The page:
Of course there are also circular fashions (think hipsters) and political climate. For example today in countries such as Poland, Hungary but also many others, there is a right-wing trend and intense talk of national heritage and so on.
In a climate like this, typographic forms that are historicizing, that are "specifically adapted for the unique flavor of a certain language", that emphasize distinctness of a given local culture rather than convergence within a broader context, become more sought after.
This may be unfortunate if a type designer realizes that her/his noble goals of catering for local quirkiness which stems from love and respect for typographic detail or from exploratory curiosity ultimately ends up as a tool for nationalistic and populist tendencies — but it's fact. Designers of digital revivals of blackletter types will know what I'm talking about.
Microsoft has a much better record than Apple in catering for users and developers of software in professional markets, including custom-developed software or software that costs several times more than the hardware it runs on.
I have both native and virtualized Windows environments and they allow me to easily run apps from the last three decades, including apps from defunct vendors.
Type design and font development tools are a good example here: I occasionally use pieces of old but still useful software on old Windows, all working fine. On the Mac, I cannot say it's possible.
macOS is a fine OS to work on in terms of UI and graphics, but when it comes to stability for developers, it's terrible.
Every few years Apple changes all of its toolchain, removes things that were previously working fine and forces thousands of developers to rewrite large portions of software from scratch.
This does have the "nice" side-effect that developers may charge users upgrade prices because the older versions of their apps stop working on newer macOS, so users come running. On the other hand, on Windows, apps may run forever so users may not be "pressured" into upgrading so easily.
The additional problem with Apple is that they tend to be very secretive, so as a developer, getting detailed information about why something is not working isn't easy. Microsoft always has been more relaxed and cooperative with software vendors.
As for exit strategies — I might agree that using cross-platform apps which you can run on more than one OS is indeed a decent contingency plan. Using software that is heavily tied into just one software (and hardware) platform always poses a certain risk.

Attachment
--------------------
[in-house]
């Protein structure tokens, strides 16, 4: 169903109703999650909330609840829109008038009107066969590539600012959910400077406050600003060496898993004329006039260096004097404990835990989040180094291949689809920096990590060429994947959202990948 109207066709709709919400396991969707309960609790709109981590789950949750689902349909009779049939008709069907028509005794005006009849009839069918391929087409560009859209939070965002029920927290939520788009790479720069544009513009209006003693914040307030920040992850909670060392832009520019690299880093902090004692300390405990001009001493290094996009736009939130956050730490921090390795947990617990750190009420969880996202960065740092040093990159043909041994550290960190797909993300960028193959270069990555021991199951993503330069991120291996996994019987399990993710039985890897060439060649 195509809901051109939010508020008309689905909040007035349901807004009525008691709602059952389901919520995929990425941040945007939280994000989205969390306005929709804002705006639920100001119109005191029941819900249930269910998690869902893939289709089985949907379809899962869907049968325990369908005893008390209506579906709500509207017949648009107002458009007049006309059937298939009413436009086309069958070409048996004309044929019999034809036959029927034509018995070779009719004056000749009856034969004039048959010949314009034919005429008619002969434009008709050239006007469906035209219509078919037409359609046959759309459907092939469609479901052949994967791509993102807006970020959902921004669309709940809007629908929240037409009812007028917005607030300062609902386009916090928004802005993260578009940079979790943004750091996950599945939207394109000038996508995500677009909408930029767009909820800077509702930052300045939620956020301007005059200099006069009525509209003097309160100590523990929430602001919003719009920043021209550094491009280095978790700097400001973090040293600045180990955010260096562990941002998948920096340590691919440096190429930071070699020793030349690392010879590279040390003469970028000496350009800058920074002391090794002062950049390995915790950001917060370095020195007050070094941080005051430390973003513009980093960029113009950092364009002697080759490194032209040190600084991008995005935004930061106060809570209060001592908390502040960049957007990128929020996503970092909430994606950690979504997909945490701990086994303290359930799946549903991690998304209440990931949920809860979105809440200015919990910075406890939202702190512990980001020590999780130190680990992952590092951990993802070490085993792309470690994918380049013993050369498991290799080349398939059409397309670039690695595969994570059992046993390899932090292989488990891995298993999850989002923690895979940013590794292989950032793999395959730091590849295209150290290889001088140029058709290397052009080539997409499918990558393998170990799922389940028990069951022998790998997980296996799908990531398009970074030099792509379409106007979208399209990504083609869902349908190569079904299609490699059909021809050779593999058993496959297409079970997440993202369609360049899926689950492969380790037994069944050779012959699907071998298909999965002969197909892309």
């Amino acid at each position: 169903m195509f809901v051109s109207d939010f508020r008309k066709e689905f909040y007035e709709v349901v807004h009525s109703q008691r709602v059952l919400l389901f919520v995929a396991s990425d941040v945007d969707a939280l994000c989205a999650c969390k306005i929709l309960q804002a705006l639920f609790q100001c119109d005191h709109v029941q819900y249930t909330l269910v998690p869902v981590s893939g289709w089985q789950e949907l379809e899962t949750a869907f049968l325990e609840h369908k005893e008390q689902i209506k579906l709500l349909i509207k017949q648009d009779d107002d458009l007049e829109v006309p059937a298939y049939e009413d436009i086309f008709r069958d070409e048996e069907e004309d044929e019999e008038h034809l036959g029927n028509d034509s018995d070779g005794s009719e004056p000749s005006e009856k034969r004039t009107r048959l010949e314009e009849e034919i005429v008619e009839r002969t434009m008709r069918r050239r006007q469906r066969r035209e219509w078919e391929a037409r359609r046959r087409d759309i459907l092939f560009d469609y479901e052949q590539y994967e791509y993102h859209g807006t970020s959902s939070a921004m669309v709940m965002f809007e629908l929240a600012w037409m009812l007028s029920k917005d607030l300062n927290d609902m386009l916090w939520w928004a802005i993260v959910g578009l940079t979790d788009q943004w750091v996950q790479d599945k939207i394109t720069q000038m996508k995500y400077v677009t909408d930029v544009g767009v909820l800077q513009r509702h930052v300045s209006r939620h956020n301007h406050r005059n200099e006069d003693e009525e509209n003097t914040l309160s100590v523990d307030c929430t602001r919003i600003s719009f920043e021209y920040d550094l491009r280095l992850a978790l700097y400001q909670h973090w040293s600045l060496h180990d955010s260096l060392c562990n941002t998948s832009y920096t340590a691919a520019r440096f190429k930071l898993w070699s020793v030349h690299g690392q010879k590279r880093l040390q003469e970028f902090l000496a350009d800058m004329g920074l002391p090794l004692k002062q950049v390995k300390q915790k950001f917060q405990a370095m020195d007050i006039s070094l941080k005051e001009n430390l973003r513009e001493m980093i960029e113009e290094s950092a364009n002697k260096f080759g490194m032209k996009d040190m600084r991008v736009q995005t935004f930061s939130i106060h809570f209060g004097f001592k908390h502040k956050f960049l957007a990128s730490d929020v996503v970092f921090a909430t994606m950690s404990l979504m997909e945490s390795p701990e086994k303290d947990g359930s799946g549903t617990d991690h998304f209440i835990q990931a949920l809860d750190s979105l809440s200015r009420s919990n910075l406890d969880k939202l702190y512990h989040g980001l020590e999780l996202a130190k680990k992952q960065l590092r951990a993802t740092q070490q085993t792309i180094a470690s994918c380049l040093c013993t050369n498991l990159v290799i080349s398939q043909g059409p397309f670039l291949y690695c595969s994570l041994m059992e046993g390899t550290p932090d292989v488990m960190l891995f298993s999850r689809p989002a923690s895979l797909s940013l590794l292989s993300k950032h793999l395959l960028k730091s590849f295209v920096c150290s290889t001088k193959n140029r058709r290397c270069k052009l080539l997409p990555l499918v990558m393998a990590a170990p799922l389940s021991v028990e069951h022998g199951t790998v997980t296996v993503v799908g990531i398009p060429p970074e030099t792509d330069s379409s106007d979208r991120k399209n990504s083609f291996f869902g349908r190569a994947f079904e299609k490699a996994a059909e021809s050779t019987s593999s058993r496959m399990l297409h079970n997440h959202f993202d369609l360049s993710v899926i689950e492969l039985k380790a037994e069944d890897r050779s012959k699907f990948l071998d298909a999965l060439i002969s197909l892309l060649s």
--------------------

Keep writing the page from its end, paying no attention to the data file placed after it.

Terms evolve as does type design. So in today's world, my take is the following.
— cursive is a structural descriptor: when letters have a structure more related to fluid writing than to mechanical composition; it doesn't matter if they're upright or slanted
— slanted is a structural descriptor: when letters are generally slanted i.e. their normally “vertical” strokes are actually inclined; it doesn't matter if they're cursive or not
— mechanically slanted is a structural descriptor that describes the process of derivation: when letters are made purely by automatic geometric distortion (slanting) of their upright counterparts
— optically slanted is a structural descriptor: when letters look like slanted versions of their upright counterparts but have undergone optical correction
— italic is to me primarily a functional descriptor: when letters serve as a subordinate companion to other, typically upright, letters, used typically for light emphasis; however, some people may have a different notion of italic
— true italic is both structural and functional: when letters are structurally both cursive and slanted, and functionally italic — any other definition would be confusing to me; a copperplate script font is not “true italic” because, while it may be cursive and slanted, it is not functionally an italic
— upright cursive is a structural descriptor: when letters are cursive but they are not slanted — oblique is a structural descriptor: when letters are optically slanted but not cursive; in a sense, oblique is the opposite of upright cursive
— upright italic is both structural and functional: when letters are structurally upright cursive and functionally italic
— faux italic is both structural and functional: when letters are mechanically slanted (could even be from an “upright italic”), and they're functionally italic
If “oblique” is purely structural in my categorization, then I’d admit the term oblique italic, where letters are structurally oblique and functionally italic.
The font in question has an “upright italic” (i.e. its italics are an upright cursive). Pluto and Bree on the other hand are upright cursives without being italics.
Notepad applies kerning and WordPad doesn't but this doesn't make WordPad a lesser testing environment, because people should test the fonts they make in apps their users will use, including not-so-sophisticated apps. Unless of course they only make fonts for very specific environments!
So, of we stick to the overall COMMON skeleton (i.e. leave out the completely different forms like SS ligatures or S with diacritical marks or other graphemic idiosyncrasies), we can all take influence from those people who care.
In the end, in my view, any letterform should be convincing in execution and pleasant to the eye. If a designer had put a lot of thought into it, and cared, it will usually be all-right.
And, in this very period, I value the fact that designers can explore some options. We've laid out the different directions which people can explore, which I think is worthwhile. Some commonalities are emerging, which is also good. Now, we can leave it to our colleagues of trade to form their own opinions, which (thanks to the debates like ours here) can be *informed decisions* — which I think is great.